Another point that’s important to remember when stopping Azure VM’s and placing them into the “Stopped (Deallocated)” state is that you do still pay for the Azure Storage account usage. Remember, the Storage account is where the VM’s .vhd disk image file is stored. Stopping the VM retains all the VM’s settings / configurations, as well as the .vhd image stored in Azure Storage. As a result, you will still incur some cost for the storage, but at least you will save on the VM resources. After all, the Storage will only cost a small amount of money compared to the much higher cost of the Virtual Machine resource allocation if it were left running constantly.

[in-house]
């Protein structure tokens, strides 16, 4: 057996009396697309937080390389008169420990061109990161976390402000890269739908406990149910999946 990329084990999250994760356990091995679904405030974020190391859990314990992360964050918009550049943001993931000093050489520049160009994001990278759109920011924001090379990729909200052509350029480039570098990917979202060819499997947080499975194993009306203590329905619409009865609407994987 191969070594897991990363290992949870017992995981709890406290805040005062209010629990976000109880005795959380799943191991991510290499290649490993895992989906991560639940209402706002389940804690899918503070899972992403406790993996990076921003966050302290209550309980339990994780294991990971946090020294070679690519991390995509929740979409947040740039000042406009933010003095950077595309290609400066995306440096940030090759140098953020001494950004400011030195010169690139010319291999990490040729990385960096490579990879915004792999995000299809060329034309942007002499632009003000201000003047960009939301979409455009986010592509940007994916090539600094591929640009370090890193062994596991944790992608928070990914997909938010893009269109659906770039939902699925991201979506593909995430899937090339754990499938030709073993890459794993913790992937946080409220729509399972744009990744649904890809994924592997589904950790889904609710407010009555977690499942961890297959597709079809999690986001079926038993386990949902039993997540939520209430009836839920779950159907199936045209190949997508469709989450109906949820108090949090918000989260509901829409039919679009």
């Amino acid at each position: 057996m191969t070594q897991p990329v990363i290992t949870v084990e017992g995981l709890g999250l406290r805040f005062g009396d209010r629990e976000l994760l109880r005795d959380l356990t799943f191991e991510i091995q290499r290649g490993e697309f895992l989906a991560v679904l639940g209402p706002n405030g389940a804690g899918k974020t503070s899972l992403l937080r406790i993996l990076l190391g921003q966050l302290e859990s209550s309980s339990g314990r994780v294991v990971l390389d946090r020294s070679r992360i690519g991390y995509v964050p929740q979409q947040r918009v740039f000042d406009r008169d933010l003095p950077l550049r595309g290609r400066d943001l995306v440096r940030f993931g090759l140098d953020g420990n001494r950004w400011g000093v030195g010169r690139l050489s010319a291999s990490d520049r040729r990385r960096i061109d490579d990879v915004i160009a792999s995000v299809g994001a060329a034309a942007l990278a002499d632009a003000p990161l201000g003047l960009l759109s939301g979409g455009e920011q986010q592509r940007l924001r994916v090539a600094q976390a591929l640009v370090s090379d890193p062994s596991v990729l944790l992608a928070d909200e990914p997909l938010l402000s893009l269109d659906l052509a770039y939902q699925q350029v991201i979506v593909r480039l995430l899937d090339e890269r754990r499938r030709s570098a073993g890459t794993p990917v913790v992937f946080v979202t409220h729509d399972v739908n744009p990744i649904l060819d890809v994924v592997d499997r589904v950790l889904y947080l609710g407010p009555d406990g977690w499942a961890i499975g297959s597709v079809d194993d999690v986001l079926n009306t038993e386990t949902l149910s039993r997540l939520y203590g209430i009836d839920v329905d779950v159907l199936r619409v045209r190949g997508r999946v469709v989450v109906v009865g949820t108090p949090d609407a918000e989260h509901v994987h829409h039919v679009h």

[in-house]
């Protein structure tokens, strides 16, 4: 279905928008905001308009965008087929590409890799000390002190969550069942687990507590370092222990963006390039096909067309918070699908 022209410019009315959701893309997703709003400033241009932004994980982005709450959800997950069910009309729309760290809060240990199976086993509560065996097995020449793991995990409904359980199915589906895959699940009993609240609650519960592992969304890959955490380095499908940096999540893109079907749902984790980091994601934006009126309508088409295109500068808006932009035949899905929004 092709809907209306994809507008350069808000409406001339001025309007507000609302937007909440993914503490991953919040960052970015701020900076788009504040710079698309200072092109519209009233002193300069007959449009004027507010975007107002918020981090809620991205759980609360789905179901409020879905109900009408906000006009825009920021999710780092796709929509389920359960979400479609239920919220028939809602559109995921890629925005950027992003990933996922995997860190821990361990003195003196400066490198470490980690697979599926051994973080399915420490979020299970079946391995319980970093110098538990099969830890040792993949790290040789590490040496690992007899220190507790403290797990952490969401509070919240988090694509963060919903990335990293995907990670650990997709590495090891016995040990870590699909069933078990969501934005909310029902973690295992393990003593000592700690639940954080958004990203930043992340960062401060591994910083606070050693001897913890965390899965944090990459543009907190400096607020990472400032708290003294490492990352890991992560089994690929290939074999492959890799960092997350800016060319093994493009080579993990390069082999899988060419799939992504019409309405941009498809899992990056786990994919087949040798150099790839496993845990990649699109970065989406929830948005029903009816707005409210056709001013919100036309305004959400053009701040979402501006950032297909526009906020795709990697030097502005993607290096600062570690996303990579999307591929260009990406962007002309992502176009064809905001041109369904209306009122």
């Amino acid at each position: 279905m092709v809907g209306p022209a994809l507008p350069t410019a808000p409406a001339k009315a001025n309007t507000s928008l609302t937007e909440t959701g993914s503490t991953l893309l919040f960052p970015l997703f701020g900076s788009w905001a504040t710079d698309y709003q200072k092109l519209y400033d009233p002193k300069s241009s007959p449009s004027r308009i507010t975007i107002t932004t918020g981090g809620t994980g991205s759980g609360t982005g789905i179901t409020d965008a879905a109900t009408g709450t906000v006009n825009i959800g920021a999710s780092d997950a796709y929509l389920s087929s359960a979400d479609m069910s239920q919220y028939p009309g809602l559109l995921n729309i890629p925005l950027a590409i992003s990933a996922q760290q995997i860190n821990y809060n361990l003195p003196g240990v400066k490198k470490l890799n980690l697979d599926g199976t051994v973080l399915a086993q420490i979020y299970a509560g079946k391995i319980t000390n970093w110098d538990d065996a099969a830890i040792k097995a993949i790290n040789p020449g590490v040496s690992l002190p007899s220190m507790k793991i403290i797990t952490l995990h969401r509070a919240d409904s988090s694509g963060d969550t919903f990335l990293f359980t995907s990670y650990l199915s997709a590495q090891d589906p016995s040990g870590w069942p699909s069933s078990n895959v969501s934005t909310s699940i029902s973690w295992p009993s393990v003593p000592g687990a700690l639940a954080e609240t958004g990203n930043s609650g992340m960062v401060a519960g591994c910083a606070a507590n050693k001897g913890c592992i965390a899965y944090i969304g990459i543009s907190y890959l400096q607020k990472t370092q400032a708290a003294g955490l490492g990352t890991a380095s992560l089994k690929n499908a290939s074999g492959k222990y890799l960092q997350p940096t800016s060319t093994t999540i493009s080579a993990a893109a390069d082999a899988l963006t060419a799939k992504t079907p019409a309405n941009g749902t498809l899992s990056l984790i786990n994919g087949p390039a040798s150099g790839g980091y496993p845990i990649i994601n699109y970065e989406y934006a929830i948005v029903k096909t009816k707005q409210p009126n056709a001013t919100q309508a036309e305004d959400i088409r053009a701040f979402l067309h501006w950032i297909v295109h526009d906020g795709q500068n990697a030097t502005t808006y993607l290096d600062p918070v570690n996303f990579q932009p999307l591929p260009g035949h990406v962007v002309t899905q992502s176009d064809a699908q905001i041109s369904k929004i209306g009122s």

Schedule Auto Shutdown

Manually shutting down a VM to put it in the Stopped (Deallocated) status is a great way to save cost on Azure VM’s. Although, you do need to remember to Stop the VM. This introduces a certain level of human error in the process of saving you hosting costs on your Azure VMs. As a result, Microsoft has added a scheduled auto-shutdown feature into the platform to assist you in this effort.

With the Auto-shutdown feature, you are able to configure a specific Time (with Time Zone) when Azure is to automatically shutdown the VM. When configured, the VM will automatically be stopped if it is still running at that time of day.

To configure Auto-shutdown of an Azure VM, you can follow these steps:

  1. Within the Azure Portal, navigate to the Virtual Machine blade for the desired Virtual Machine.
  2. In the list of links on the Virtual Machine blade, click on Auto-shutdown.
    azureportal-vm-autoshutdown-link